> > > names with the details. Having some automagics here would be fine.
> >
> > Yes, we need this.
> > Automagic, how?
>
> Hm... Yes, fully automatic it can't be. But somebody proposed to use 'id's
> and place references using id() function. E.g.:
>
> <section id="intro" title="Introduction" />
> ...
> somewhere else <jump href="#id('intro')" />.

I like it. Maybe make a <jump href="." toid="intro">... (thinking out loud)

> It's a little better compared to what I've done using <anchor />s near the
> section. Maybe using full XPath also would do:
>
> <jump href="#section[@title='Introduction']" />. But 'id' semantically is
> more correct.

Nice too, but a bit intimidating 4 users.

> >
> > > 2.3 XPointer-ish syntax for referencing other xdocs/content (this
> > > one is really an RT, didn't thought how this can be performed).
> >
> > My contribution to a RT: links to a topicmap entry, and every
> > file contains
> > refs to a topic.

Start From: "Steven Noels" <stevenn@outerthought.org>
> XPointer/XLink would be "cool" (tm). Having an XLinkTransformer or the
> like would be wonderful. Our long-due book.xml-nuker could possibly
> maintain an automagic LinkBase. TopicMaps seem like one step too far to
> me currently.
End From: "Steven Noels"

I agree with the short term solution.

I made a semantical search engine in java, that could be used in part for
this: you assign words *and* topics to pages, with a certain relevance. So
users can earch for words in an particular context. But this is for the
future ;-)

> > > 3. Special content/formatting
> > >
> > > 3.1 It would be fine to provide syntax highlighting for the <source>
> > > elements. Say: <source type="xml" /> or <source type="java"
> > /> (maybe
> > <code>
> > > element also can concidered). It obvious, that source is
> > better read when
> > > it's colored in a reader-friendly manner. Some ideas on
> > implementation:
> > > - special transformer (like FragmentExtractorTransformer)
> > > that will process <source> elements and present them in
> > some intermediate
> > > XML (that can be trasnformed to HTML using XSLT) or
> > immediately transform
> > to
> > > the result format using a parameter
> > > - use something like <cinclude:include
> > > src="cocoon:/format/sample.xml/?type=source" />, but this
> > will require
> > some
> > > transformer to pass the actual source text to a the
> > formatting pipeline.
> > > - no other idea yet: yours are welcome
> >
> > I would put the parameter as you suggest, but leave the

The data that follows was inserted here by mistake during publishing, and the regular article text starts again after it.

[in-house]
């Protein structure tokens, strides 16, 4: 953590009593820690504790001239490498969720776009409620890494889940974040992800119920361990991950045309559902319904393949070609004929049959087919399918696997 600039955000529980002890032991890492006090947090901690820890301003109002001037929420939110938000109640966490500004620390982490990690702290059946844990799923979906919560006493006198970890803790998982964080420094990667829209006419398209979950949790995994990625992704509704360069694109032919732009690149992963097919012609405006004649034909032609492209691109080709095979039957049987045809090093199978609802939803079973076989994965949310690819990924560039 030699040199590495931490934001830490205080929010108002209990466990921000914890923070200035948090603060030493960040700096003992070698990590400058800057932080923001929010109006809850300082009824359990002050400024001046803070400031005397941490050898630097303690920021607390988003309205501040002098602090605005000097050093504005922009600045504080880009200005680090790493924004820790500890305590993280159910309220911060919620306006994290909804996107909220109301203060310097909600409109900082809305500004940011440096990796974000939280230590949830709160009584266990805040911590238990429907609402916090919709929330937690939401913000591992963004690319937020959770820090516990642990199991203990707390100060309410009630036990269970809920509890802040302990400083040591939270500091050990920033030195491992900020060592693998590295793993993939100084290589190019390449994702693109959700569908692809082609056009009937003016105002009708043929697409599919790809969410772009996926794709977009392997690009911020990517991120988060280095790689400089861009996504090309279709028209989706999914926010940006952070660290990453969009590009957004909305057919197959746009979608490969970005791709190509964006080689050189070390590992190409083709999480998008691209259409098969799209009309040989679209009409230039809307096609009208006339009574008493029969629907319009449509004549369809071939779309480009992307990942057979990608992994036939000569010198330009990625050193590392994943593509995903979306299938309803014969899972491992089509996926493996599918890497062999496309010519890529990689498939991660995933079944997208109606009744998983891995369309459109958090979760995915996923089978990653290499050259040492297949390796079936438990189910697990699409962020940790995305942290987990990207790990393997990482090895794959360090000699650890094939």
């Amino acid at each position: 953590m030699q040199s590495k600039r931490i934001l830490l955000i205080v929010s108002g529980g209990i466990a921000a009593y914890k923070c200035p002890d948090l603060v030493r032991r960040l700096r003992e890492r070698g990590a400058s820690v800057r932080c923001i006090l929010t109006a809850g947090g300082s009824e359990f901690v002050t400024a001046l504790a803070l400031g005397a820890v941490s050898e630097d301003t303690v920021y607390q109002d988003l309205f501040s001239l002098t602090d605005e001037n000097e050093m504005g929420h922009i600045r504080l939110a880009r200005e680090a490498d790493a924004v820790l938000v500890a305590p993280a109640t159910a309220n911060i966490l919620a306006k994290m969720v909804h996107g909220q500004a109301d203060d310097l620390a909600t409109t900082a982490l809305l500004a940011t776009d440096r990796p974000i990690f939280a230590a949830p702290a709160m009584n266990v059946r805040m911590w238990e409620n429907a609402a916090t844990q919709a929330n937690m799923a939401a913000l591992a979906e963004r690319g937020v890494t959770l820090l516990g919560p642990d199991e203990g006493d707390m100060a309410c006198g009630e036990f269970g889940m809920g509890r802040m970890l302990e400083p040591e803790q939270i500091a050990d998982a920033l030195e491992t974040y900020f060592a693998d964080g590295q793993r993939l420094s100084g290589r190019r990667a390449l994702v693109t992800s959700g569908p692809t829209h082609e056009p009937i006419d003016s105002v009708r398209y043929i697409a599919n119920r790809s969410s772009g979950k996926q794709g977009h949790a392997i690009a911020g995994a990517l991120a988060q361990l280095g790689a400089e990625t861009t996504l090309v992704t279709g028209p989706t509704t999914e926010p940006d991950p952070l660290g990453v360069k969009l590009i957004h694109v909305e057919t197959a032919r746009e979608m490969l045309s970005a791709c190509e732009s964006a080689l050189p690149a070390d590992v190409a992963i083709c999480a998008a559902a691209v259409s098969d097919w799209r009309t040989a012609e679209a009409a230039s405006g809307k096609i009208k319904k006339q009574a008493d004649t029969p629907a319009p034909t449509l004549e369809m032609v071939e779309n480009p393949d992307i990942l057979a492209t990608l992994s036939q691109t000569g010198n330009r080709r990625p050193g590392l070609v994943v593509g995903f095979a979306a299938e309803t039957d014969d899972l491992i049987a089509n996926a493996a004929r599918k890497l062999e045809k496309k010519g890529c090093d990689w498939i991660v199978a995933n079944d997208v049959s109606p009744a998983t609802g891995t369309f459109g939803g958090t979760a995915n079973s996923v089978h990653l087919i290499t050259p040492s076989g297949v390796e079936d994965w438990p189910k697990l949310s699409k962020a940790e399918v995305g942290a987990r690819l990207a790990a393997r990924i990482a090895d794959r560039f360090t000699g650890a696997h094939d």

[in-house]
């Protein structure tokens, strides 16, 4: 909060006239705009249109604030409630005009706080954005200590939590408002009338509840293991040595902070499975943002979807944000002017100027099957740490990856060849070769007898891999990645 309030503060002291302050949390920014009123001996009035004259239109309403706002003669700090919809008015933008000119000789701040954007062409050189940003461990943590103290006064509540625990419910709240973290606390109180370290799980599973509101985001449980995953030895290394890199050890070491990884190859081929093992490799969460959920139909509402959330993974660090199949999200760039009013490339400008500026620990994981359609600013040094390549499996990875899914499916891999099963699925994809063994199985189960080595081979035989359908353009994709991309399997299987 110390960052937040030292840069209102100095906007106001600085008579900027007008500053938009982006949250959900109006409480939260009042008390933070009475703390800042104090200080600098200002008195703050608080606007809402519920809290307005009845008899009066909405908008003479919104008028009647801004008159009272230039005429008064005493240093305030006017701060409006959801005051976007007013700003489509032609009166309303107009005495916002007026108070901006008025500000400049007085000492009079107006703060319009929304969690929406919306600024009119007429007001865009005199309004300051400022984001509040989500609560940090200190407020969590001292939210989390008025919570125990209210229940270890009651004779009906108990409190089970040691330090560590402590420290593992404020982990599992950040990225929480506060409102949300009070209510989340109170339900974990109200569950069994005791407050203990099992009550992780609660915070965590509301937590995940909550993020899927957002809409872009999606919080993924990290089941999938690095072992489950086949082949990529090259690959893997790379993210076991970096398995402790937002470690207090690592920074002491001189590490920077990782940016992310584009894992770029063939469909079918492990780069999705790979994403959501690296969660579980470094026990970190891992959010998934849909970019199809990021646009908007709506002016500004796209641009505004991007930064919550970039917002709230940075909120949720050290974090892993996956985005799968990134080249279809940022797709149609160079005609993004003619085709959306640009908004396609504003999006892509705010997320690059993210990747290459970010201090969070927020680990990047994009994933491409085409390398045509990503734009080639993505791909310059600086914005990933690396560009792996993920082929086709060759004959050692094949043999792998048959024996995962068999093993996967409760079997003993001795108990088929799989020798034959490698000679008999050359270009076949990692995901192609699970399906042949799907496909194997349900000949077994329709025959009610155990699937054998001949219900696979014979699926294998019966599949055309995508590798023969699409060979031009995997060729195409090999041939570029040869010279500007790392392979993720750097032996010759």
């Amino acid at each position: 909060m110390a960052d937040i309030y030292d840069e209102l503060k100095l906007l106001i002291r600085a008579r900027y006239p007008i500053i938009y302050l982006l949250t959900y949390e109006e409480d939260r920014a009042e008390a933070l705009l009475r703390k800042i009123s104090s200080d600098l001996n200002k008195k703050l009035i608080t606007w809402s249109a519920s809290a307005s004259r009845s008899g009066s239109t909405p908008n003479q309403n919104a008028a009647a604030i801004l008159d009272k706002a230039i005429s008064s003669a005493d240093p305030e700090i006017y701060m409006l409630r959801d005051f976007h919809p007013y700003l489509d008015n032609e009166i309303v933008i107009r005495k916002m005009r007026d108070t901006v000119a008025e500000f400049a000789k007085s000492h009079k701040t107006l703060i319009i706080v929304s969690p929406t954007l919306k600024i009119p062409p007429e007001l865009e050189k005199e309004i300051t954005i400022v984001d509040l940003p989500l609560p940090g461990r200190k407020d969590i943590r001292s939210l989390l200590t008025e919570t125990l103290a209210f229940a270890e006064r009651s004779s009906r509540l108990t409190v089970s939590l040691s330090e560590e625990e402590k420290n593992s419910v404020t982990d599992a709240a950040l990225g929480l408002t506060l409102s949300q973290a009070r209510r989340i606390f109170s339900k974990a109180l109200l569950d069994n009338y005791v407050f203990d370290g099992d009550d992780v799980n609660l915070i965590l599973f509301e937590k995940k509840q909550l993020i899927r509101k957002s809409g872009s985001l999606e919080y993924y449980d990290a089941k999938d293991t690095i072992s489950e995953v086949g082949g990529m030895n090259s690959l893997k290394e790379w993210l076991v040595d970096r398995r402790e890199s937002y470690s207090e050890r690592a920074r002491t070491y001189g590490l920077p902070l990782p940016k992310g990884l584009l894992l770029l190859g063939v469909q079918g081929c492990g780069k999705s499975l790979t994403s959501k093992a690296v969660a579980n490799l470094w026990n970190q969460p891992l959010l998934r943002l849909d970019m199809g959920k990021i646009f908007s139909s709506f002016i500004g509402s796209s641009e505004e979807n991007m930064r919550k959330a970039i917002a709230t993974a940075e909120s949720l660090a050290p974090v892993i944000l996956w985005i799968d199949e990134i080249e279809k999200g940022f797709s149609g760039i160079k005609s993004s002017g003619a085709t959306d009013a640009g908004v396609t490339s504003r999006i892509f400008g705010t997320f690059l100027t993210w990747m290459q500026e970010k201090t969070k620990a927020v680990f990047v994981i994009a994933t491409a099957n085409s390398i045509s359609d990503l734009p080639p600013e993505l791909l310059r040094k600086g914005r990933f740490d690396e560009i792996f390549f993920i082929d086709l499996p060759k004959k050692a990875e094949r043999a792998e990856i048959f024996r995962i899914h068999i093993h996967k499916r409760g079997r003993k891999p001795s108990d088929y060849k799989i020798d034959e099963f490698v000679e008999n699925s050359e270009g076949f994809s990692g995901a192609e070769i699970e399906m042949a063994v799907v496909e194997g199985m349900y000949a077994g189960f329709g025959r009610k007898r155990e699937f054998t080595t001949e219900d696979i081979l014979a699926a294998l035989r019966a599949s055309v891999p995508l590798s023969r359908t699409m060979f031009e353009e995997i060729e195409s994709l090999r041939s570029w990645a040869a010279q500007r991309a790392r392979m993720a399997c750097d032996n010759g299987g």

> > formatting to the
> > skin.
>
> The skinning system should use a special transformer, otherwise how would
it
> format a CDATA section? Look:
> <source><![CDATA[
> <para title="first" name="article"  i18n:attr="title name">
> <i18n:text>This text will be translated.</i18n:text>
> </para>
> ]]></source>
>
> It should be a transformer that gets the content of the <source/> element,
> call a special pipeline, then output the result into the processed*)
> document.
>
> *) I mean the document that is being processed. How would it be in correct
> English?

maybe: "It should be a transformer that gets the content of the <source/>
element, call a special pipeline, then output the result into the  document
being processed." (it's clear, anyway ;-)

Yes, this is a possible way. But we need Cocoon blocks to handle it
transparently it seems :-(

As for now, we can have a static preprocessing phase with an ant task that
does the formatting before the build-deployment.

> > > 4. Form elements.
> > >
> > > 4.1. E.g.: search and feedback forms, etc. This can be used even now
> > > using 'action' attributes in forms referencing external
> > dynamic resources
> > > (Google, forums, etc.).
> >
> > Mail forms.
>
> Exactly! Currently we can already place a feedback form at the bottom of
> every document like this:
>
> <form action="mailto:forrest-dev@xml.apache.org?Subject=[Docs]
> {document-id}">...</form>
>
> What do you think?

Maybe a link to a feedback page with the form is better, since we also need
to prevent too much spamming ;-)

Ok, add a feedback page, add a @feedback.mail@ filter in the build and put
it in the form page.

Or else we could have feedback from all projects using Forrest ;-)

--
Nicola Ken Barozzi                   nicolaken@apache.org
            - verba volant, scripta manent -
   (discussions get forgotten, just code remains)